of what Palestine has meant to these Jews of Germany."

Hyman thought that a statement should be made by the German Jews that Palestine was not the sole outlet - which of course, factually speaking, it was not.

(End note 72:
-- The statistics are taken from an article by Max Birnbaum in the Jüdisches Gemeindeblatt für die Synagogengemeinden in Preussen und Norddeutschland, 4/4/1938 [4 April 1938].
-- Hyman to Kahn, 10/11/35 [11 October 1935], CON. 2;
-- Hyman explained his position in an article published in the 1937 Proceedings of the National Conference of Jewish Social Welfare in the Jewish Social Service Quarterly (R12). Non-Zionists, he said, see nothing wrong in supporting Communism if this would help millions of Jews to find their feet in a new Russian economy; at the same time they can support "the building up of a great Jewish settlement of refuge and of cultural development in Palestine and yet decline to regard themselves as actually or potentially elements of a Jewish nation with its center in Palestine." While Palestine was capable of absorbing masses of immigrants, they do "deprecate the constant emphasis on Palestine by certain groups", as a Jewish national movement. The major goal of non-Zionists was "the integration of Jews with the life of their lands of birth or adoption.")

[The Hitler regime supports Zionism for emigration to Palestine]

Kahn agreed, but explained that the Nazis supported Zionism because it promised the largest emigration of Jews from Germany; hence German Jewish leaders could not make any public statement about other outlets. Still less could they mention the desire to maintain Jewish institutions in Germany. The Nazis had dissolved one meeting in Germany simply because the speaker had said, "We have to provide for the people who go away and for the Jews who must stay in Germany."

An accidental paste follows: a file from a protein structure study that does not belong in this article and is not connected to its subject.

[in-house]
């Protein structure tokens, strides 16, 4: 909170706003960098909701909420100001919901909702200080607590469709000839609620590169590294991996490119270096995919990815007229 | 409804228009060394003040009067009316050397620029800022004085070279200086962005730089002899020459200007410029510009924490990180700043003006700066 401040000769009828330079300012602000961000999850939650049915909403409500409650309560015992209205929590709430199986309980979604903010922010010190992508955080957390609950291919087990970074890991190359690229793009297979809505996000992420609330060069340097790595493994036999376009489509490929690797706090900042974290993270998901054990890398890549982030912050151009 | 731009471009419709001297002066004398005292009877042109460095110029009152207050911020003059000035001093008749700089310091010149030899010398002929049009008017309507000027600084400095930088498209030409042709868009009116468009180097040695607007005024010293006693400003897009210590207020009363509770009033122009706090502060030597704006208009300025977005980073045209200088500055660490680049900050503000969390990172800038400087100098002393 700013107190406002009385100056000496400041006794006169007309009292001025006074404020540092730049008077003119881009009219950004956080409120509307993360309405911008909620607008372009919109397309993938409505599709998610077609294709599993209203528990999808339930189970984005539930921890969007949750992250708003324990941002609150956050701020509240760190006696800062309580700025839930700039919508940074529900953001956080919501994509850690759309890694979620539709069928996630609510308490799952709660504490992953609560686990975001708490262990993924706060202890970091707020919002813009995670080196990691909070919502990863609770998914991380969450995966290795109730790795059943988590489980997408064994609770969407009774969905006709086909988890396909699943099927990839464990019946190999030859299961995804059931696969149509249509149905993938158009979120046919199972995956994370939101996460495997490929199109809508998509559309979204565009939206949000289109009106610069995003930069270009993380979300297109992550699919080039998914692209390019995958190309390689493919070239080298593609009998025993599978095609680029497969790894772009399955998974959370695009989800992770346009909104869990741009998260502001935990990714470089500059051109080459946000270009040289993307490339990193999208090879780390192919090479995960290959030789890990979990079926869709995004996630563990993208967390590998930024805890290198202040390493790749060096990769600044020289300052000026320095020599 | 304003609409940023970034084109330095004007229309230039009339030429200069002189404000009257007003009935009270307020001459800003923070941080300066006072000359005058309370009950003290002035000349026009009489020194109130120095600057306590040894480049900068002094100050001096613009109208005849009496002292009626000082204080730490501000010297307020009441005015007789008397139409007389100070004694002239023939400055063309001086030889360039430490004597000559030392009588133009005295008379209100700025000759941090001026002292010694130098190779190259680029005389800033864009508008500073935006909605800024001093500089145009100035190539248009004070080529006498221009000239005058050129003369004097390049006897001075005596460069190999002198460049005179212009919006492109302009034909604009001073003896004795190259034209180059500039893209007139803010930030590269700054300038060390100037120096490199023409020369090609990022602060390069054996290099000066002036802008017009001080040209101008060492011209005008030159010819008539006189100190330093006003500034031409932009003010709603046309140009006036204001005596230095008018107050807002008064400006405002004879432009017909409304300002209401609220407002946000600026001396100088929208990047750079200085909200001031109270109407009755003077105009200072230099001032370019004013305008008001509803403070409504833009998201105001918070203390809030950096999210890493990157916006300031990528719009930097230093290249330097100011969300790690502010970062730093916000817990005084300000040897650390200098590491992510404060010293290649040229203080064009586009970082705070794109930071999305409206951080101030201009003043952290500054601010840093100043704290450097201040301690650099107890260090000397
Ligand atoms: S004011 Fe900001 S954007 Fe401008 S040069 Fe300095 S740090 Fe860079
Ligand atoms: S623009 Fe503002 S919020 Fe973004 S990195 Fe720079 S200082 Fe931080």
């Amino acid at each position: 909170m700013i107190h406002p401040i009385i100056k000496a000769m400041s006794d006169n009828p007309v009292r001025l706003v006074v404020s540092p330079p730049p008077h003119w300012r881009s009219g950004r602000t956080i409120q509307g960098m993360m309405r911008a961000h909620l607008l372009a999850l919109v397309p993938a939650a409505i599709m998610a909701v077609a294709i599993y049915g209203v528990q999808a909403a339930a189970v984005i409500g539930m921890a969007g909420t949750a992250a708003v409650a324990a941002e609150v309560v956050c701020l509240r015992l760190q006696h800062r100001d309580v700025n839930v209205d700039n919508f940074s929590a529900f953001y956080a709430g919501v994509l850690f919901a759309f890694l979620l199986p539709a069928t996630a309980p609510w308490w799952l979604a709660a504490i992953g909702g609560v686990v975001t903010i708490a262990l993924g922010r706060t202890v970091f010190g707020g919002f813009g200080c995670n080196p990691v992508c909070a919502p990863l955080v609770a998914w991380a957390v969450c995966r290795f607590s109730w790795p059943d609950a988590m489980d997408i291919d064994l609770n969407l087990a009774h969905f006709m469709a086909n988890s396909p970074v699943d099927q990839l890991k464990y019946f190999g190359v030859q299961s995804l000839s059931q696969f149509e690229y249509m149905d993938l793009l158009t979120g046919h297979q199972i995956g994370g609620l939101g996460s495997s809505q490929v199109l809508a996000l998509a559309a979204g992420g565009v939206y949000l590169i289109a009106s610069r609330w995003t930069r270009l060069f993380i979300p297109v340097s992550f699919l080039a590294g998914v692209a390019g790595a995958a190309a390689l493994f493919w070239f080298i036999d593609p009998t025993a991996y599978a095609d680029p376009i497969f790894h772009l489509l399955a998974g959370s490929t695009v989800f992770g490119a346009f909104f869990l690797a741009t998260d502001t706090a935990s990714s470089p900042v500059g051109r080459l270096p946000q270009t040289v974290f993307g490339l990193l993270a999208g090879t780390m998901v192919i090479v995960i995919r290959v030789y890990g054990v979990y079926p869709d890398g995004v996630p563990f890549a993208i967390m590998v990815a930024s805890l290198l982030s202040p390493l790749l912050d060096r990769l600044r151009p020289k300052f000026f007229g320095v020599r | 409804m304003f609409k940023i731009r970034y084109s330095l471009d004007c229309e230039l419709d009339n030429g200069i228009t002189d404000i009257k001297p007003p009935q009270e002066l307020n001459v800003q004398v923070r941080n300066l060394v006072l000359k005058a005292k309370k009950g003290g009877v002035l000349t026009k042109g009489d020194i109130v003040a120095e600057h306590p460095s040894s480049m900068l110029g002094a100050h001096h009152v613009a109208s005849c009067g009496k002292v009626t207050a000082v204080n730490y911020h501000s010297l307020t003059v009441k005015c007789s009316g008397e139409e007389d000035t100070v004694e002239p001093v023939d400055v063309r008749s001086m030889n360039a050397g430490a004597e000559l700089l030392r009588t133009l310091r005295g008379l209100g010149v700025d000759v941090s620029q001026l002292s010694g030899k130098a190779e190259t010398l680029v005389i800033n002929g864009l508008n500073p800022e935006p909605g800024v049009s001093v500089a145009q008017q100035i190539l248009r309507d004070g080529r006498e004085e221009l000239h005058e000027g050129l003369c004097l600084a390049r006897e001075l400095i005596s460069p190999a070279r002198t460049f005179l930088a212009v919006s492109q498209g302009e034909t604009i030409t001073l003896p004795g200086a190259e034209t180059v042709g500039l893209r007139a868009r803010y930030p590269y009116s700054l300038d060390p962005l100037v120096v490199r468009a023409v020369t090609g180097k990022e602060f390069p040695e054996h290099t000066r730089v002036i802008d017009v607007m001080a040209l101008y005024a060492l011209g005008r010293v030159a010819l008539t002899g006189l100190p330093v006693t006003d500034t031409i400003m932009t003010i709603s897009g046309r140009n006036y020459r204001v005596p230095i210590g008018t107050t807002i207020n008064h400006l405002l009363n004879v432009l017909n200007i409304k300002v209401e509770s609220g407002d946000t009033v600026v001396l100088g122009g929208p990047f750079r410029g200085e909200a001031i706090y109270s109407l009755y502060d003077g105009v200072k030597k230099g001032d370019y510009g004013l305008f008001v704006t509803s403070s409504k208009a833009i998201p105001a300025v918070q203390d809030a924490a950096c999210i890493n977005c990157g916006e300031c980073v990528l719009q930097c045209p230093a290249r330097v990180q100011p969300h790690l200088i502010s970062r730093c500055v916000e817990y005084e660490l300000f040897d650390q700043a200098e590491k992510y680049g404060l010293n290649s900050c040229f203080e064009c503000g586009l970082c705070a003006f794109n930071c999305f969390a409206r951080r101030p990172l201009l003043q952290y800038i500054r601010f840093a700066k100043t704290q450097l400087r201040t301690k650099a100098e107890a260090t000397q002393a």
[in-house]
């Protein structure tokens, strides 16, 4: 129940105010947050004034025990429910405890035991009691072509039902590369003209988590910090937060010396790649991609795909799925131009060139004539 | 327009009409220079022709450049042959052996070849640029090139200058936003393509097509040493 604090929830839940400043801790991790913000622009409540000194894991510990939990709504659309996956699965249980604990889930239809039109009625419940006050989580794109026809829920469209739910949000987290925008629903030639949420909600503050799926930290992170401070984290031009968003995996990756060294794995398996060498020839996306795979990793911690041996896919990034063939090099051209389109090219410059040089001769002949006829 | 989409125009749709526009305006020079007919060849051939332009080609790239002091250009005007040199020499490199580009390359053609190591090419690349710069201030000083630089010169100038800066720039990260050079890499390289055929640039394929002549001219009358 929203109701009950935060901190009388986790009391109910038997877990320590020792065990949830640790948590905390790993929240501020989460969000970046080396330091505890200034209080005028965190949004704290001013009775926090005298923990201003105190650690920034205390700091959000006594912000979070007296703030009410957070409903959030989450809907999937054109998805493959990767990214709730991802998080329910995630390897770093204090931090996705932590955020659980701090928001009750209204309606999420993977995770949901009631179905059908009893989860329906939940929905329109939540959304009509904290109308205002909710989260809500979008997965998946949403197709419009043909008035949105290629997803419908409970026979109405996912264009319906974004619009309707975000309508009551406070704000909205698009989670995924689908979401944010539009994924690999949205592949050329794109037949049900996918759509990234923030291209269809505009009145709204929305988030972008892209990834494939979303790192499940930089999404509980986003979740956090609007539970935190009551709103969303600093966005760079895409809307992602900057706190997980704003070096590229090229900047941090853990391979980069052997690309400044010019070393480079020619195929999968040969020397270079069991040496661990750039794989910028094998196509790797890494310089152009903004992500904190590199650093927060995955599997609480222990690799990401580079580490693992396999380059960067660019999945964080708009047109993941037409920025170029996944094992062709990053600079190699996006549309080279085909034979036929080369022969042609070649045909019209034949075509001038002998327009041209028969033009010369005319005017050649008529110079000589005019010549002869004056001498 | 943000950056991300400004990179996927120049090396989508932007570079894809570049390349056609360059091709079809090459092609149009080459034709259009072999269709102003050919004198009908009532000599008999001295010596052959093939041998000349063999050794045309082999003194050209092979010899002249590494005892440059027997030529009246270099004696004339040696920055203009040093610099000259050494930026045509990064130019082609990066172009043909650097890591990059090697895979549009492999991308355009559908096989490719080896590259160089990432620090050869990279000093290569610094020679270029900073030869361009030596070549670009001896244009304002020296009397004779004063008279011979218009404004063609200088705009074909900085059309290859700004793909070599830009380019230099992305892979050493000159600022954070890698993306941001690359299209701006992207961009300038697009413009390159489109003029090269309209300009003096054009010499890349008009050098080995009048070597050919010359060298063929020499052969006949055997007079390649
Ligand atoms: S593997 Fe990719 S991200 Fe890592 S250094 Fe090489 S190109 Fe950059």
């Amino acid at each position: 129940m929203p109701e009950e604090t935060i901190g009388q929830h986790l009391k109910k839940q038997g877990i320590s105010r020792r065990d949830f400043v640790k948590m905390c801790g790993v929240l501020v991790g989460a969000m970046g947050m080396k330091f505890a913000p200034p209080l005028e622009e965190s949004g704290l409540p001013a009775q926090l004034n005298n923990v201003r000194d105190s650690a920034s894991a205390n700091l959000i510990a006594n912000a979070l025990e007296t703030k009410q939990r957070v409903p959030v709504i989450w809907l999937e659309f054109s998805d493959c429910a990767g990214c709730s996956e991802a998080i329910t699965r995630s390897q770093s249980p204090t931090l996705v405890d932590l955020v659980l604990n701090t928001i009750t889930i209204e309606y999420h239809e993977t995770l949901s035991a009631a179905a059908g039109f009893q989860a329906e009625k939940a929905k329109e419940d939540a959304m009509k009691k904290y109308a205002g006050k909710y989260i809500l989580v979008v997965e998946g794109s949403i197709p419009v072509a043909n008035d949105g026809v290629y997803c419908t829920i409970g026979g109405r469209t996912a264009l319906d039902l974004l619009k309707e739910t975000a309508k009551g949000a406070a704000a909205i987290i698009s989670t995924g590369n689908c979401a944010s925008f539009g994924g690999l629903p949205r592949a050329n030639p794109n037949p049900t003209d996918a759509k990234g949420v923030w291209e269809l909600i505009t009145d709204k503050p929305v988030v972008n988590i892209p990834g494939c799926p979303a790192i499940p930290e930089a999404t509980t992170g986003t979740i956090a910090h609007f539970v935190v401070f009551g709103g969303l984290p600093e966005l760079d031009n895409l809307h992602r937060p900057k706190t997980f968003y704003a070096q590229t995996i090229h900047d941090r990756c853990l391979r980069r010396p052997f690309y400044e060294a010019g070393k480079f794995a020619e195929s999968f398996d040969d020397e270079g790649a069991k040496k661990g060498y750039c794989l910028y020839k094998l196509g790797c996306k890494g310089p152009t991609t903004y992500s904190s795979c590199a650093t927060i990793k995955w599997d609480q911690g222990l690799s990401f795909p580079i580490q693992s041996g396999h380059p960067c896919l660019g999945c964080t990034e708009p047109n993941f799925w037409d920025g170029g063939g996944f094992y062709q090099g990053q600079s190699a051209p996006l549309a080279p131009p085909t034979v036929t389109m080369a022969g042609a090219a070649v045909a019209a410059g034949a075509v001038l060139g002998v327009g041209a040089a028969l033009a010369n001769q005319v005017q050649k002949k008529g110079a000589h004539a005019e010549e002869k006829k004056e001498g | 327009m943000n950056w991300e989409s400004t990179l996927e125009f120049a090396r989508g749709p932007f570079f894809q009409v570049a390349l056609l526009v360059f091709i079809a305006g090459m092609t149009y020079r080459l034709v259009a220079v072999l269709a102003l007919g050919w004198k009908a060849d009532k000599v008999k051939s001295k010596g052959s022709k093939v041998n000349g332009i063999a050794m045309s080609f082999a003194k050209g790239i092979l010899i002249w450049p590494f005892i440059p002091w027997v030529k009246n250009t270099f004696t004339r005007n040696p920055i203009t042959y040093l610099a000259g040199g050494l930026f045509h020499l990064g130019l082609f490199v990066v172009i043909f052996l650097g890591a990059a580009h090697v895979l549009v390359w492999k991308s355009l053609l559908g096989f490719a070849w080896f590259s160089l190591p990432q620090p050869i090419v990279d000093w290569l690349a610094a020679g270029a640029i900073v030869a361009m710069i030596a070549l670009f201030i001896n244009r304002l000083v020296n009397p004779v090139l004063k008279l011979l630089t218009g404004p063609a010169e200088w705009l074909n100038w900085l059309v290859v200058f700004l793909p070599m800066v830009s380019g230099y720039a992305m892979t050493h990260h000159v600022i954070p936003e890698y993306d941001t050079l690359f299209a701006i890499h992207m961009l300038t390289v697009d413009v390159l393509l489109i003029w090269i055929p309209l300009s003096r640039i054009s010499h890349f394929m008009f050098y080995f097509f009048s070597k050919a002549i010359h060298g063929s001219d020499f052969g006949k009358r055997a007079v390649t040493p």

(End note 73: Kahn to Hyman, 11/3/35 [3 November 1935], CON 2)

[There are big lies of the NS regime: The number of visas is not increasing, and at the end Palestine is projected to be occupied by NS armies. Then the Jewish settlers had installed all infrastructure and the NS armies could take them over...]

[Zionism is also looking for other emigration countries than Palestine]

The sharp reduction of emigration into Palestine in 1936 - only 12,929 emigrated there from Germany that year - somewhat changed the Zionist policy. Weizmann, for his part, had never taken a completely exclusive point of view, and many individual Zionists shared his stand: now, the Zionists began to cooperate in the search for outlets other than Palestine. Despite the insistence of Zionists on Palestine for national and historic reasons, the difference between them and the other became smaller. JDC abandoned its doubts about supporting emigration and began to see that maintaining institutions in Germany was only a holding operation. The Zionists outside of Germany in turn began to perceive the importance of maintaining those institutions as long as there were Jews in Germany who needed them. The two main wings in Jewish life drew slowly closer on purely practical grounds as the 1930s progressed and the situation in Germany became more and more difficult.